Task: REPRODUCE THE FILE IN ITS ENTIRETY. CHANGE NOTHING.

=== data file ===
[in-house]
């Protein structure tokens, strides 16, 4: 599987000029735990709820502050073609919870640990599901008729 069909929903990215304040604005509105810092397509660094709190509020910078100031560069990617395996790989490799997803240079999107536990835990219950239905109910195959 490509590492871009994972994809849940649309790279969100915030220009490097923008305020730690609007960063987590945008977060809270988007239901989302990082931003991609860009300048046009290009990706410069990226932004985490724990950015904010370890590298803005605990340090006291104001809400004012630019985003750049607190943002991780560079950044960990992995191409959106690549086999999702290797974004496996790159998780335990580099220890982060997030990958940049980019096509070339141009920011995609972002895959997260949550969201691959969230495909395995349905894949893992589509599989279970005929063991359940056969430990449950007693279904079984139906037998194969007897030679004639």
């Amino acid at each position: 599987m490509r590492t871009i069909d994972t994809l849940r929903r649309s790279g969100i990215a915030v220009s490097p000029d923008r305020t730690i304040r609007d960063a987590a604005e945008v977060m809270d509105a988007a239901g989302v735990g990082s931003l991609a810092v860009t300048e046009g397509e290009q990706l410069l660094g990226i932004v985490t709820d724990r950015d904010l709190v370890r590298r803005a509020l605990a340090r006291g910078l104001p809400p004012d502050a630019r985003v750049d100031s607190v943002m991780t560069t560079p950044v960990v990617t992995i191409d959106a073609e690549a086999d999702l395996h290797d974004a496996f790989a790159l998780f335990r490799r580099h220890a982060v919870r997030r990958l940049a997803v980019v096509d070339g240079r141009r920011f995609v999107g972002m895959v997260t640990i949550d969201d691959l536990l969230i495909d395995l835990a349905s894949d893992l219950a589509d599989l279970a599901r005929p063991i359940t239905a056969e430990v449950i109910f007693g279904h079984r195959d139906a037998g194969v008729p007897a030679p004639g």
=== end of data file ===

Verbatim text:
[in-house]
């Protein structure tokens, strides 16, 4: 599987000029735990709820502050073609919870640990599901008729 069909929903990215304040604005509105810092397509660094709190509020910078100031560069990617395996790989490799997803240079999107536990835990219950239905109910195959 490509590492871009994972994809849940649309790279969100915030220009490097923008305020730690609007960063987590945008977060809270988007239901989302990082931003991609860009300048046009290009990706410069990226932004985490724990950015904010370890590298803005605990340090006291104001809400004012630019985003750049607190943002991780560079950044960990992995191409959106690549086999999702290797974004496996790159998780335990580099220890982060997030990958940049980019096509070339141009920011995609972002895959997260949550969201691959969230495909395995349905894949893992589509599989279970005929063991359940056969430990449950007693279904079984139906037998194969007897030679004639």
């Amino acid at each position: 599987m490509r590492t871009i069909d994972t994809l849940r929903r649309s790279g969100i990215a915030v220009s490097p000029d923008r305020t730690i304040r609007d960063a987590a604005e945008v977060m809270d509105a988007a239901g989302v735990g990082s931003l991609a810092v860009t300048e046009g397509e290009q990706l410069l660094g990226i932004v985490t709820d724990r950015d904010l709190v370890r590298r803005a509020l605990a340090r006291g910078l104001p809400p004012d502050a630019r985003v750049d100031s607190v943002m991780t560069t560079p950044v960990v990617t992995i191409d959106a073609e690549a086999d999702l395996h290797d974004a496996f790989a790159l998780f335990r490799r580099h220890a982060v919870r997030r990958l940049a997803v980019v096509d070339g240079r141009r920011f995609v999107g972002m895959v997260t640990i949550d969201d691959l536990l969230i495909d395995l835990a349905s894949d893992l219950a589509d599989l279970a599901r005929p063991i359940t239905a056969e430990v449950i109910f007693g279904h079984r195959d139906a037998g194969v008729p007897a030679p004639g």